March 08, 2007
Officials see advantages to residential college
CARBONDALE, Ill. — As preparations continue for the first residential college within Southern Illinois University Carbondale's College of Engineering, there already are indications that the approach contributes to students' success.
Data for the last two fall semesters show the average grade point average of engineering students living together on the same residence hall floors is one-half point higher than that of engineering students not living together on the same floors.
"I think what we are doing is creating an academic community here with a commitment toward positive peer pressure," said Bruce C. Chrisman, a coordinator in the College of Engineering. "We are talking about taking the students who are committed to being successful and have that rub off on as many people as you can."
In September, the college received a $1.2 million grant from the National Science Foundation aimed at increasing retention and graduation rates. The multi-faceted program targets retention of freshmen and sophomores. The plan — which is in place for fall 2007 — includes expanding the college's summer bridge program; providing engineering-designated sections of several courses; and developing an Engineering Residential College in three Thompson Point residence halls for freshmen and sophomore engineering students.
Incoming freshmen and sophomores must live in Abbott, Bailey or Pierce residence halls. Thirty peer mentors, mostly sophomores and juniors, will also live in the residence halls, and tutoring will be available four nights a week in nearby Lentz Hall. In addition, 25 to 35 industrial or practicing engineering mentors, as well as faculty mentors, will meet with students in seminars and meetings.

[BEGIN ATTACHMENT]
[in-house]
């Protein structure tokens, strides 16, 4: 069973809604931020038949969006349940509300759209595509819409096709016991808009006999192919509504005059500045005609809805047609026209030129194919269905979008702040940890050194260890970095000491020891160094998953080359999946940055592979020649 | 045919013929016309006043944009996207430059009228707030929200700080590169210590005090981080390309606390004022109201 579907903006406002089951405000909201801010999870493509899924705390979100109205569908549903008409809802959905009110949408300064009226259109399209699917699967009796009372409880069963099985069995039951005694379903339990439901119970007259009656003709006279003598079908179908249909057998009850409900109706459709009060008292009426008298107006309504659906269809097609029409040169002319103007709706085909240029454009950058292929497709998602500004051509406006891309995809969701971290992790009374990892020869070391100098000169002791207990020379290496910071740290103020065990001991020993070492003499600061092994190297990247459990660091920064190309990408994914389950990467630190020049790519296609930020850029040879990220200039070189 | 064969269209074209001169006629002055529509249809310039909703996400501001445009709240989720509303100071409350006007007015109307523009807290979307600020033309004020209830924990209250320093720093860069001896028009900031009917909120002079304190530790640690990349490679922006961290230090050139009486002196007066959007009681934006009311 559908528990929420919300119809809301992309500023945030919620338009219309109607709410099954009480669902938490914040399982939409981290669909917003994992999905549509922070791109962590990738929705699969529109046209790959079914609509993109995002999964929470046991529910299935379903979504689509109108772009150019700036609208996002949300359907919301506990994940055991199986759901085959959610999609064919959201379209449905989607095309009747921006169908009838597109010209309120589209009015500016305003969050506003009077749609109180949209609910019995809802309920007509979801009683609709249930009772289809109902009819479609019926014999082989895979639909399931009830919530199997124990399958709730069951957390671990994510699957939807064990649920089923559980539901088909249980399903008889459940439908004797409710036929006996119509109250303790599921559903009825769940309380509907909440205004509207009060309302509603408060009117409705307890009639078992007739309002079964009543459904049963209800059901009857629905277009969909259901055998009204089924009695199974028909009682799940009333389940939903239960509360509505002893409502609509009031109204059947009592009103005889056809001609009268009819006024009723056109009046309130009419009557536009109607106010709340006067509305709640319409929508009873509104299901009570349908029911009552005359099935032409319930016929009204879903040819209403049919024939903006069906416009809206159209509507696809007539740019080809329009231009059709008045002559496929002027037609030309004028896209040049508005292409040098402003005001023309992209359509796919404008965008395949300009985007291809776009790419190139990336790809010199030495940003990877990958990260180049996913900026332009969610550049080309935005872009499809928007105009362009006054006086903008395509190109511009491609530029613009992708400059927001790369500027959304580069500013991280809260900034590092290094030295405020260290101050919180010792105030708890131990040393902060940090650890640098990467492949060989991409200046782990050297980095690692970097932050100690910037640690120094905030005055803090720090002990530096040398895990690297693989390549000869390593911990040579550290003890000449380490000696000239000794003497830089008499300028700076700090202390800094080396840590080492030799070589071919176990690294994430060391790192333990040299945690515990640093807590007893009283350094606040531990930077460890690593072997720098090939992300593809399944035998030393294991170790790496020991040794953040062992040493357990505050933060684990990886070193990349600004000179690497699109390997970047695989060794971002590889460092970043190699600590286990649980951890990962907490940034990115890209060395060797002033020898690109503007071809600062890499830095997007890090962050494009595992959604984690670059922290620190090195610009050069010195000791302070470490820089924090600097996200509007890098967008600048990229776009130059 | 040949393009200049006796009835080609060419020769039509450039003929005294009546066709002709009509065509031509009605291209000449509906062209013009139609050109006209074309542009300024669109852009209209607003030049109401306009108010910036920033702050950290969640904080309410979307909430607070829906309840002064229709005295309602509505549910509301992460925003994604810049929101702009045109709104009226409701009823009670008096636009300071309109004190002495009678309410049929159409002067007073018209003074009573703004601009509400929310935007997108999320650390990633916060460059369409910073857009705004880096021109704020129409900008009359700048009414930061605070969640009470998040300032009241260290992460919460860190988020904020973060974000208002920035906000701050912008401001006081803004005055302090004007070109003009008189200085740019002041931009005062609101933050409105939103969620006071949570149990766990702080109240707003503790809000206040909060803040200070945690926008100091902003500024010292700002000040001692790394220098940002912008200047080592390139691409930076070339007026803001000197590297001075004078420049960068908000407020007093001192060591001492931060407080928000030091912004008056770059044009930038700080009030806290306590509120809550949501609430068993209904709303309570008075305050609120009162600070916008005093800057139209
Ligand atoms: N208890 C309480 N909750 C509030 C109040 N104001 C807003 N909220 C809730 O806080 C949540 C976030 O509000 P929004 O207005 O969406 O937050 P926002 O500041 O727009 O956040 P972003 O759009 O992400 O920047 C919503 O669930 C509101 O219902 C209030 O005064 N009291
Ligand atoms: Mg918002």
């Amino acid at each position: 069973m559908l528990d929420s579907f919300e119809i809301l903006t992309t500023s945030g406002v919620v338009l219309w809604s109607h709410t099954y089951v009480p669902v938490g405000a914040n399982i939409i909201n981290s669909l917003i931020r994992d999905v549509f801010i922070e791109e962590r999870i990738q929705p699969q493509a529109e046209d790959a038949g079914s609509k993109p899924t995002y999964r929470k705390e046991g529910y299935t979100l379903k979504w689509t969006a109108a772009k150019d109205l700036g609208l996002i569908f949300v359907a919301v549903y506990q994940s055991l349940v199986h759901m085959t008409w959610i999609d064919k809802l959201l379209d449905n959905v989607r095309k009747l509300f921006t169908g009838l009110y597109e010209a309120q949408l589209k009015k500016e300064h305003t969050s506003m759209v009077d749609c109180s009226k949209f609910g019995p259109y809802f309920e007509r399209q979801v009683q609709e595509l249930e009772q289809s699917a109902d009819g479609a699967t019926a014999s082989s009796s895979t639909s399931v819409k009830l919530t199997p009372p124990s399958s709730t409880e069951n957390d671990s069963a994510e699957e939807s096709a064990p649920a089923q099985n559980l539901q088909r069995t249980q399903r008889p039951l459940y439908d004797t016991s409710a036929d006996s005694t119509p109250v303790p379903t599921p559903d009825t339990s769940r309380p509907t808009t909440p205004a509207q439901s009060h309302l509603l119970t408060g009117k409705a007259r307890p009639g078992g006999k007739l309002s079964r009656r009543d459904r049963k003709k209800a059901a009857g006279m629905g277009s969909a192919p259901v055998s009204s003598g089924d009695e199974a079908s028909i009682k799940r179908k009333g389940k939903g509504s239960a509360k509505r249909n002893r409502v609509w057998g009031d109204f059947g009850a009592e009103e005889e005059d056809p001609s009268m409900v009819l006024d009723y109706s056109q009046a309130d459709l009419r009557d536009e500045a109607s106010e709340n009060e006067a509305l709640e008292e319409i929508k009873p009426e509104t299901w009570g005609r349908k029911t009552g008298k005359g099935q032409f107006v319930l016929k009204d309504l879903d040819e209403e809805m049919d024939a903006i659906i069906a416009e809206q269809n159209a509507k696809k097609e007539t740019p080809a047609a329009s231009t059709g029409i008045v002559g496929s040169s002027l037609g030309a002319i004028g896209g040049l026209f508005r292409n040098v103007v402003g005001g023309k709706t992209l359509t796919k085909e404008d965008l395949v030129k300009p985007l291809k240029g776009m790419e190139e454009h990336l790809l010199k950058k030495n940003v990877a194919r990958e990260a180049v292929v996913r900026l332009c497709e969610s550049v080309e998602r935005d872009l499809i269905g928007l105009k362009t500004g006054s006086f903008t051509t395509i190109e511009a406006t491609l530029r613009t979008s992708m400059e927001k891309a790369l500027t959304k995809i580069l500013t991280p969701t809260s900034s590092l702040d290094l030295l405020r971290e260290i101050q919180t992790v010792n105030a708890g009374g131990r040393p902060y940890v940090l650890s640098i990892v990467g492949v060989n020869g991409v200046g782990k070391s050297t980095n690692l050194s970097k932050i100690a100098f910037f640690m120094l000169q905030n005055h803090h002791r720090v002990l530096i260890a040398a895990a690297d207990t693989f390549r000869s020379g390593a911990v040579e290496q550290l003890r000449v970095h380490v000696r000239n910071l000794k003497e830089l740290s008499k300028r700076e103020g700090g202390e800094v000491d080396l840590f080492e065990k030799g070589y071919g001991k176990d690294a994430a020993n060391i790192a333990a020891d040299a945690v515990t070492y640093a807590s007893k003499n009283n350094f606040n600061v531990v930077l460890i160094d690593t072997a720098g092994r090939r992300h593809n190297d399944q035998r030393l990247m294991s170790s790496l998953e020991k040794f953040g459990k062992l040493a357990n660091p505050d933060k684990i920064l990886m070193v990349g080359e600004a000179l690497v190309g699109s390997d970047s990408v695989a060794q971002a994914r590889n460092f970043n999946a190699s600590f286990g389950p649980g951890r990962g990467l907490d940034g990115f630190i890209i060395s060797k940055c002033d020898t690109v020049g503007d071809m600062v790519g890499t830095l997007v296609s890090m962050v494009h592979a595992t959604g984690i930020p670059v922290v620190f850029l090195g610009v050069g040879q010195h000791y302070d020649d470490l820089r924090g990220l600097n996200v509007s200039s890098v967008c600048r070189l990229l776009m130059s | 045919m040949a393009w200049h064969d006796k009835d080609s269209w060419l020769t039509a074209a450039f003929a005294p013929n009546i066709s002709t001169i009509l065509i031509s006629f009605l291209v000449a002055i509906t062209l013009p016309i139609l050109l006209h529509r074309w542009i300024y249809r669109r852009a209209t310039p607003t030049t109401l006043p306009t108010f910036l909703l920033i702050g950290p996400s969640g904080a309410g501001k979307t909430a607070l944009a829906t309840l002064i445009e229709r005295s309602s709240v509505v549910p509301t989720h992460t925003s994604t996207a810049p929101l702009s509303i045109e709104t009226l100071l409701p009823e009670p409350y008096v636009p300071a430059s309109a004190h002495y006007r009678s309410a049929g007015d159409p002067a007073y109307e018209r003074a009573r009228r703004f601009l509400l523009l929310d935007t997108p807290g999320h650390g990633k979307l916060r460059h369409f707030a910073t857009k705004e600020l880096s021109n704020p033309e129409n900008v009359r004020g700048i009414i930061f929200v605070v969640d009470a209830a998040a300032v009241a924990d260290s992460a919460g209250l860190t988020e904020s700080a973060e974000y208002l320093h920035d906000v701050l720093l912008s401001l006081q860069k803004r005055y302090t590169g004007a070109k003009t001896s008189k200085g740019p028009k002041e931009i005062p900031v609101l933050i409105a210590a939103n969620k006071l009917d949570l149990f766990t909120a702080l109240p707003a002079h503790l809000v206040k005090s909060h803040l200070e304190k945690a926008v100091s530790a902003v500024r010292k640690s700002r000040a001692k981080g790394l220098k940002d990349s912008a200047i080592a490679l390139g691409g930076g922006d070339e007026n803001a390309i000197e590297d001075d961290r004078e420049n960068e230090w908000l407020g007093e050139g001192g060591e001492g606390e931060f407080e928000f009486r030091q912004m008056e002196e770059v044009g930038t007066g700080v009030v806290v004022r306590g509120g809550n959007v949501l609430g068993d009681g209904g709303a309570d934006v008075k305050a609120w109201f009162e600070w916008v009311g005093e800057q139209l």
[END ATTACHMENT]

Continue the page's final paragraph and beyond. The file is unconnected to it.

By specifically targeting retention in the first two years, the college wants graduation rates of incoming freshmen to increase from an average of 37 percent to 67 percent in five years, interim associate dean John W. Nicklow said. From 1997 to 2003, retention rates were 66 percent for freshmen and 69 percent for sophomores. Nicklow wants to see that increase to 80 percent for freshman and 90 percent for sophomores over the life of the project.
The college has been working with University Housing Program Coordinator Kathie A. Lorentz and Associate Director Beth A. Scally on a project that officials say originated 10 years ago.
"Every year we do something a little different, but this is where we wanted to be," Lorentz said.
The capacity within the three residence halls is 336; Chrisman doesn't foresee any problem filling them. College officials responded to the few concerns expressed by parents and some students, and "they were on board" once they learned about the reasoning for the residential college, Nicklow said.
The college is doing everything it can to help students succeed, Nicklow said. He points to the average GPA, which is between 2.7 and 2.8 when the engineering students live and study together, compared with 2.2 and 2.4 when they do not, as a strong indicator for a built-in, living-learning community.